The National Herald - December 17, 2009
Former Archbishop Spyridon Breaks A Long Silence
by Theodore Kalmoukos
BOSTON - In his first interview with The National Herald since his resignation ten years ago, former Archbishop Spyridon of America said he believes that "the creation of metropolises inevitably diminishes the Archbishop's role and by definition undermines the necessary unity of the homogeneous body of Greek Americans."
The former prelate reveals that he did not seek on his own to become Archbishop of America but he was actually drafted. He said that, "I personally did not seek such election and that I was indeed directed to accept the appointment. The way I assess things today is that my ministry was meant to be temporary and served the ulterior design of those in charge at the Phanar."
The former Archbishop has not visited the Ecumenical Patriarchate since his departure from the Archiepiscopal throne of America and he does not intend to do so.
He came to Boston and officiated at the funeral service of his dear friend Leo Condakes, as the Herald reported in its last edition.
The entire interview with former Archbishop Spyridon is presented as follows:
TNH: Your Eminence, what brings you to the United States and to Boston in particular?
Spyridon: I returned to the United States for one purpose only: to bid a last farewell to my beloved friend Leo Condakes, Archon Depoutatos of the Great Church of Christ. I wanted to be with his family as we brought him to his final resting place.
TNH: When did you first meet the late Leo Condakes and his wife Evanthia?
Spyridon: I first met Leo and Evanthia Condakes on a visit to Constantinople in the early 90s. Their invaluable service to various boards of our GOA institutions gave me an opportunity to witness first hand and appreciate their integrity and total commitment to the Church. We have ever since been close friends and shared frequent communication.
TNH: How does it feel to visit Boston ten years after your departure and to officiate at the Cathedral?
Spyridon: Since I left the USA in September 1999 I have visited Boston three or four times to see Leo and Evanthia. I am deeply grateful to His Eminence Metropolitan Methodios of Boston for arranging for me to officiate at Leo's funeral.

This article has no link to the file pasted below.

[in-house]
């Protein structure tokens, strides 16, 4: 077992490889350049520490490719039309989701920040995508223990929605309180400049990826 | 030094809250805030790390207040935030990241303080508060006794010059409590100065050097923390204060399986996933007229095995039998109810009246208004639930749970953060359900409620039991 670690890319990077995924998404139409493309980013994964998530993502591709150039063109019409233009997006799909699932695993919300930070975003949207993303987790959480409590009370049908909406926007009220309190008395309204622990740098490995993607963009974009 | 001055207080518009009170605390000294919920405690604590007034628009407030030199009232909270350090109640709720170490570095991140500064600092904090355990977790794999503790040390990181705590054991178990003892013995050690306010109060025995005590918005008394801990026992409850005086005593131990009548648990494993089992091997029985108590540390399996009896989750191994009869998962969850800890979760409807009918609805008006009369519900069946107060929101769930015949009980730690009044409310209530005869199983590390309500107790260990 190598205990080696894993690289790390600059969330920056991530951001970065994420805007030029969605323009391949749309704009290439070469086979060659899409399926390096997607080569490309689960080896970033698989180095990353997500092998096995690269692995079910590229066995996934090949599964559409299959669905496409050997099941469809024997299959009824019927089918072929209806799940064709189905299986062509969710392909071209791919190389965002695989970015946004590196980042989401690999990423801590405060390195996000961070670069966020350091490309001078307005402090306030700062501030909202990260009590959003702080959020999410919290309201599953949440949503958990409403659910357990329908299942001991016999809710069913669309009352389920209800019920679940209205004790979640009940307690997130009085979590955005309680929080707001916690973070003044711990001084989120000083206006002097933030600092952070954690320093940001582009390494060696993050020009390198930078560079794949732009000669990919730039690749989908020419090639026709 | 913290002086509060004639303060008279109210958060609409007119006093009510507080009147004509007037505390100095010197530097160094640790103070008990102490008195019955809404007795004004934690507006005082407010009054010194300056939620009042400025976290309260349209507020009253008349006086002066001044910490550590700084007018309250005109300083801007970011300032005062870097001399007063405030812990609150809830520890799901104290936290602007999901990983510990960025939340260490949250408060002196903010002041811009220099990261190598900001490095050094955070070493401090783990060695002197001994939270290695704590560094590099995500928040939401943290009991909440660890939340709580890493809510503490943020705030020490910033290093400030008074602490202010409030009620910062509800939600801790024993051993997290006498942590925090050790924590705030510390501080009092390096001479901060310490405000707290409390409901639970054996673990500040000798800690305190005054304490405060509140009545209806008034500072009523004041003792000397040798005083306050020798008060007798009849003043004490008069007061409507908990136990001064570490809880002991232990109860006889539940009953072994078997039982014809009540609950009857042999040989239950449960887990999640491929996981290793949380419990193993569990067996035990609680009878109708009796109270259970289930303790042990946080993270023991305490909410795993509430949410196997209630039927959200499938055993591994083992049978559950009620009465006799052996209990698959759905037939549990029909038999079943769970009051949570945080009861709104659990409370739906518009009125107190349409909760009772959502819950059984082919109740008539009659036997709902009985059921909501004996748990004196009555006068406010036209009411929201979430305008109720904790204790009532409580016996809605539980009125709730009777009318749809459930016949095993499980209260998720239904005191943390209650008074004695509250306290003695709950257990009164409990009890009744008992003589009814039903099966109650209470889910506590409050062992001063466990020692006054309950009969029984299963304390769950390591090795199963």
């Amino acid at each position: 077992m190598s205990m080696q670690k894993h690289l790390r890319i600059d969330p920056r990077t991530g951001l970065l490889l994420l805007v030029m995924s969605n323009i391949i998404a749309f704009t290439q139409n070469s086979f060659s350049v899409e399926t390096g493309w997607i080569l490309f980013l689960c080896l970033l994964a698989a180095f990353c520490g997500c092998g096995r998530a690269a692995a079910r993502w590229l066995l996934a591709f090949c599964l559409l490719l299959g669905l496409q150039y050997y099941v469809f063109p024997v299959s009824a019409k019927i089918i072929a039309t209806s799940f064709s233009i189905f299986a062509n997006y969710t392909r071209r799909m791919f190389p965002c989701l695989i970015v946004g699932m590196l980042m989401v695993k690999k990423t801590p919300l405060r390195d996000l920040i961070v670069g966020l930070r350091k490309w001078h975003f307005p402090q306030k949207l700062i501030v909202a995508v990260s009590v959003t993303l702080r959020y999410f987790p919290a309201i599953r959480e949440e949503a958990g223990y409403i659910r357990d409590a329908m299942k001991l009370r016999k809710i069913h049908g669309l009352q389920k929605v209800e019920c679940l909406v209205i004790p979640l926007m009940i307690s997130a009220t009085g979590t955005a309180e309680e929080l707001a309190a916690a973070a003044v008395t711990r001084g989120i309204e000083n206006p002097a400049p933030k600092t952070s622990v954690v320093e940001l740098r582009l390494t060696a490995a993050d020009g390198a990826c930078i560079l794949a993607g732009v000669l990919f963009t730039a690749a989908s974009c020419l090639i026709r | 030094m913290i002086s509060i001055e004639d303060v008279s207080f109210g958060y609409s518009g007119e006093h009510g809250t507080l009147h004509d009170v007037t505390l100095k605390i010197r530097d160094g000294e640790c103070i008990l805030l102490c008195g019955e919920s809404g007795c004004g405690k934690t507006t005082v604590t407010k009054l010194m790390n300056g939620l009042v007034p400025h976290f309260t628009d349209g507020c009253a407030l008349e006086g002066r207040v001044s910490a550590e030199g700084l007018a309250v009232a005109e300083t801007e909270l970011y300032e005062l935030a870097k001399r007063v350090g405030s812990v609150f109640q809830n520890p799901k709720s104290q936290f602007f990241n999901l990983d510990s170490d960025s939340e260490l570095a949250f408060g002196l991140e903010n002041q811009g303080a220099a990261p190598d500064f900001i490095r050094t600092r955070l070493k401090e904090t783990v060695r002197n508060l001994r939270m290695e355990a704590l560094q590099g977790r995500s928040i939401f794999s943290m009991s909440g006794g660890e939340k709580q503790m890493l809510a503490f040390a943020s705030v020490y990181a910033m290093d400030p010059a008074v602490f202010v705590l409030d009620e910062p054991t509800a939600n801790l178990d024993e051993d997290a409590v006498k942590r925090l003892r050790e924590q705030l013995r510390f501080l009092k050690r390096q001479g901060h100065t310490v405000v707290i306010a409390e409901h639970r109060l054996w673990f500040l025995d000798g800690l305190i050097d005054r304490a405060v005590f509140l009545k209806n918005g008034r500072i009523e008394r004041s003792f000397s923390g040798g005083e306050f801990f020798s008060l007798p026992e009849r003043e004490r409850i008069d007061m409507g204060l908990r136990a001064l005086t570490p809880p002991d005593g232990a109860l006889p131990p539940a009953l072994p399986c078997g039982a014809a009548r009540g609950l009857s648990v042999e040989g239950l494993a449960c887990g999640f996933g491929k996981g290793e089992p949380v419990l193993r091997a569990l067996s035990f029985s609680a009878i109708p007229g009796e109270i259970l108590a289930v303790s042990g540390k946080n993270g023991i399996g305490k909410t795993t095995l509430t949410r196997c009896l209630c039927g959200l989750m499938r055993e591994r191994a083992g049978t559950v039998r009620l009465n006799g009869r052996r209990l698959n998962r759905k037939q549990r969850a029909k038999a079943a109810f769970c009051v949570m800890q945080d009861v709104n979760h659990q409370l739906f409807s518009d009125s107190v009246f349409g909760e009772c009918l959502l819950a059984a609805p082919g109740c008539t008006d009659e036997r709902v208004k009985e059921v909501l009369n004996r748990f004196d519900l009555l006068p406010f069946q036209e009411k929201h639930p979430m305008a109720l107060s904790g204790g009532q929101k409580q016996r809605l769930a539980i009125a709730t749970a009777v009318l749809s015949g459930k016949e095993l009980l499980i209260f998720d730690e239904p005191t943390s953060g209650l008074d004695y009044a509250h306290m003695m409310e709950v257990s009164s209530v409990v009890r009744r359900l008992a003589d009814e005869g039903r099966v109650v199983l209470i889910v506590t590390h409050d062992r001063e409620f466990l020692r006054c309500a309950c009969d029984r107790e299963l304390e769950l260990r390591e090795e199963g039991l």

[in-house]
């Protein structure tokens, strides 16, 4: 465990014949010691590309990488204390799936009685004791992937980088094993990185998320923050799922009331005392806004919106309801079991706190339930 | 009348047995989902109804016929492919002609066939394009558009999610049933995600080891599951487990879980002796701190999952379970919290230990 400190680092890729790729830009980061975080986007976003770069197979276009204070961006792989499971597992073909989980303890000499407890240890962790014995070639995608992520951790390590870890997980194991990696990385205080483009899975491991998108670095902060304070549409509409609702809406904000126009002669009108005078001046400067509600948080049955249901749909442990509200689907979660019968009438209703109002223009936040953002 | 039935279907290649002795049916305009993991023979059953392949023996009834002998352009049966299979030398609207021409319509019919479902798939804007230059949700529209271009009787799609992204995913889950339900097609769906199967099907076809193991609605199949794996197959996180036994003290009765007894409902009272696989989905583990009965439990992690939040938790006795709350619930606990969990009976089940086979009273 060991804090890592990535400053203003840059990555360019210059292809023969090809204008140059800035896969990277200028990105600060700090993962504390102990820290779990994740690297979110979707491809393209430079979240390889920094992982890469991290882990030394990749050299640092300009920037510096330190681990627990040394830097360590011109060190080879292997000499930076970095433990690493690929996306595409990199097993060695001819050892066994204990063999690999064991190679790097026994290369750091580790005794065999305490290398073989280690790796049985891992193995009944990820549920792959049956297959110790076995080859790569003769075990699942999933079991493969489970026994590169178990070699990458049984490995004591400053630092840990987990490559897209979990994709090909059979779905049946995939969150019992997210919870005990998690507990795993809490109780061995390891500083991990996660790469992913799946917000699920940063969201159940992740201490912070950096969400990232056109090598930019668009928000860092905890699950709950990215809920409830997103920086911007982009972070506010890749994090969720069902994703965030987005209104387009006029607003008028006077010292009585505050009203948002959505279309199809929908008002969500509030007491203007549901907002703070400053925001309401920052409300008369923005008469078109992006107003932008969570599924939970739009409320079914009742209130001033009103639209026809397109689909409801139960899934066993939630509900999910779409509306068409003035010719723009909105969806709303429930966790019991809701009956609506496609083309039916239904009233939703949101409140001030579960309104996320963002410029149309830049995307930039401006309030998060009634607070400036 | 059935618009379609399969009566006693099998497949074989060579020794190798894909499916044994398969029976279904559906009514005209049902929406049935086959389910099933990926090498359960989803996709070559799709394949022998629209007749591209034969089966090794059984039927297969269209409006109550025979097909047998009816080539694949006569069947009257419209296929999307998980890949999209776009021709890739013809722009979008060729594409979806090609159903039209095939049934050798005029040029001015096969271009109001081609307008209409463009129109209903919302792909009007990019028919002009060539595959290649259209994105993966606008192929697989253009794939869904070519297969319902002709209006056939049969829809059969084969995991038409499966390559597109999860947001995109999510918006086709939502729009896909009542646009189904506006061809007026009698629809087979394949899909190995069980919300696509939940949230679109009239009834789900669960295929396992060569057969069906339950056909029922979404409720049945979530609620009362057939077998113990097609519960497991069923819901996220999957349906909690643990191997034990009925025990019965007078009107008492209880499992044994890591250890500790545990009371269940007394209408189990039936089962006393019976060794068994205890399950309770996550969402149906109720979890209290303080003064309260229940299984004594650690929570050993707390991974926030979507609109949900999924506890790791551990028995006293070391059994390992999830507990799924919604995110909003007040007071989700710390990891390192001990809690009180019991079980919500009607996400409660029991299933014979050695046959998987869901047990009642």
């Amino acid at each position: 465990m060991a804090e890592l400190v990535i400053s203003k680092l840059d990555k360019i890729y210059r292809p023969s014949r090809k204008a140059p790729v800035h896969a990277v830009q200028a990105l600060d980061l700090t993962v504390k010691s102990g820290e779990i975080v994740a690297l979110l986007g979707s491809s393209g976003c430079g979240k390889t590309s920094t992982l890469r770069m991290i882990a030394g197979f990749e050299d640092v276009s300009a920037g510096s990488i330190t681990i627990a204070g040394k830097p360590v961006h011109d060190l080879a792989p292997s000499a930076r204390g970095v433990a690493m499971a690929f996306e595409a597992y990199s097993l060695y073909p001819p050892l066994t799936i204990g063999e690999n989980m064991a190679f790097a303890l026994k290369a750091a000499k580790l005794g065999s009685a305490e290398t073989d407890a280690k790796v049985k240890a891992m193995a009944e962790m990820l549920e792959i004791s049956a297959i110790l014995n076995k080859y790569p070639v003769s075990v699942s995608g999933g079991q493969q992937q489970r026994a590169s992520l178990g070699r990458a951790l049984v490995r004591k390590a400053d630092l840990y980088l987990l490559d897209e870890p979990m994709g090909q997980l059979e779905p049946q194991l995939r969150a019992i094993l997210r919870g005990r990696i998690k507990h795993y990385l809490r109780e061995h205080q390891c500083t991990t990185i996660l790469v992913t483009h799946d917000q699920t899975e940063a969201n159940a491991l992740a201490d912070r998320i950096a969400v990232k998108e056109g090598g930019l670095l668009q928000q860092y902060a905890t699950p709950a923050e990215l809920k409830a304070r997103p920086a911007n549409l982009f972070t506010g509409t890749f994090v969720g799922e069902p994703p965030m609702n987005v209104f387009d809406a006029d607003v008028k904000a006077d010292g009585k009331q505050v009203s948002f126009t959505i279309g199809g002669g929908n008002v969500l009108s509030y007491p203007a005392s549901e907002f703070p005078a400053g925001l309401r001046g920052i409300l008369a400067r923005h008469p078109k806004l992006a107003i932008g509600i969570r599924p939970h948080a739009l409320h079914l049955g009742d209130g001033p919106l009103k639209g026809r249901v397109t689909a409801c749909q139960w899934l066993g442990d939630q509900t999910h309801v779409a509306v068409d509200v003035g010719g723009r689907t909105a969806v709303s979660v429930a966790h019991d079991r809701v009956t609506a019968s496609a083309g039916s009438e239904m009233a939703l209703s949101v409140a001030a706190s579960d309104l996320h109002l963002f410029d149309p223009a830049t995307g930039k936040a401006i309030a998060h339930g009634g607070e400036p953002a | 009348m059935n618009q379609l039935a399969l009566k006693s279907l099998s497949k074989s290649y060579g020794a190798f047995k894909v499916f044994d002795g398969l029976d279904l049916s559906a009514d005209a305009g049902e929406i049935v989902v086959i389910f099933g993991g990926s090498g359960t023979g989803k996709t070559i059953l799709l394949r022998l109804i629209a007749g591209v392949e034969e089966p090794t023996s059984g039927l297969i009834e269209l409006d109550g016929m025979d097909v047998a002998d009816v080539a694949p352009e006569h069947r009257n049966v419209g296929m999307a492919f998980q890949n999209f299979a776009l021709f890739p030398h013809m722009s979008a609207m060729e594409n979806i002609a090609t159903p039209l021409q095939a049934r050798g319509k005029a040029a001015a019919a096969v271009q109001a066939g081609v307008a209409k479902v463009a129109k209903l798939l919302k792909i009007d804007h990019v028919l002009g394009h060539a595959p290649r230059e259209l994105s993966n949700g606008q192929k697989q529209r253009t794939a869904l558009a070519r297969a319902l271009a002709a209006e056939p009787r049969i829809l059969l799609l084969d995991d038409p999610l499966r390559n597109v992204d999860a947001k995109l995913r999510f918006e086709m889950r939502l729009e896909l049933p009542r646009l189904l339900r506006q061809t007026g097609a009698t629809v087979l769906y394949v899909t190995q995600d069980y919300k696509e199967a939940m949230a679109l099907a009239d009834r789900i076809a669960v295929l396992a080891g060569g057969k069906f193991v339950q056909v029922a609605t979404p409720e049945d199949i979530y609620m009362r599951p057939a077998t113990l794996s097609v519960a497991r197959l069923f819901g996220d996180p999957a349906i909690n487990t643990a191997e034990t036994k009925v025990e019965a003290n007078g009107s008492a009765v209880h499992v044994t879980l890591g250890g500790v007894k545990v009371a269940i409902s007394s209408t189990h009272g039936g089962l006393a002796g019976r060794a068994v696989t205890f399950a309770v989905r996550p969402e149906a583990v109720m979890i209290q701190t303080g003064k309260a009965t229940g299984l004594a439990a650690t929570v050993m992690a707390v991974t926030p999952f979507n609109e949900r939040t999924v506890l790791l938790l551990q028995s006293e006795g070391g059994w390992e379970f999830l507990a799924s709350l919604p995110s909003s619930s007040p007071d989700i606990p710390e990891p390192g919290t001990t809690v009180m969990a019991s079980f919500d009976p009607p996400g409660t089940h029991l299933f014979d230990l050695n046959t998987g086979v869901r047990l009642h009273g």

TNH: Would you like to tell us where you reside, how you keep busy and how you spend your time?
Spyridon: I lead a calm and solitary life, something that I aspired to all my life. I finally have the luxury to follow important events, ecclesiastical and other, with the comfort and objectivity that distance and time offer. The days and months lapse with long walks on the Atlantic coast, continuous reading and meditation.
TNH: Why did you select Portugal?
Spyridon: Ever since my childhood I was intrigued by the history of the ruler of the seas that was Portugal. Later, on a transatlantic trip, I became enchanted with the country's beauty and the warmth of the Portuguese people.
TNH: Do you visit Rhodes, the island where your family comes from?
Spyridon: In the last decade I returned to Rhodes only once, to see my family. I wish I could visit more often, because I still have strong bonds with many dear people there.
TNH: What thoughts go through your mind ten years after your resignation from the Archiepiscopal throne of America?
Spyridon: I'm happy the Archdiocese of America continues to remain a large and dynamic eparchy of the Ecumenical Throne. I pray it will be able to enhance, despite all difficulties, its efforts to preserve the purity of our ancestral faith, to keep our Orthodox traditions robust and maintain vibrant its Hellenic character. The Archdiocese has the potential to become a powerful testimony to Orthodoxy, the most persuasive of all, in the western world.
TNH: Are there any things you wish you would have done differently during your archiepiscopal ministry?
Spyridon: I still believe that the archiepiscopal initiatives undertaken at that time could not have been different, given the two major objectives of my administration: 1) to safeguard a traditional form of Orthodoxy in a multi-cultural and multi-religious country such as America, and 2) to bring the rapid de-hellenization in the Greek Orthodox community to a halt and promote Hellenism. One should also keep in mind that we had limited time to accomplish these goals.
Of course, one can always question the positions taken but I still maintain that given the same circumstances I would still make the same decisions.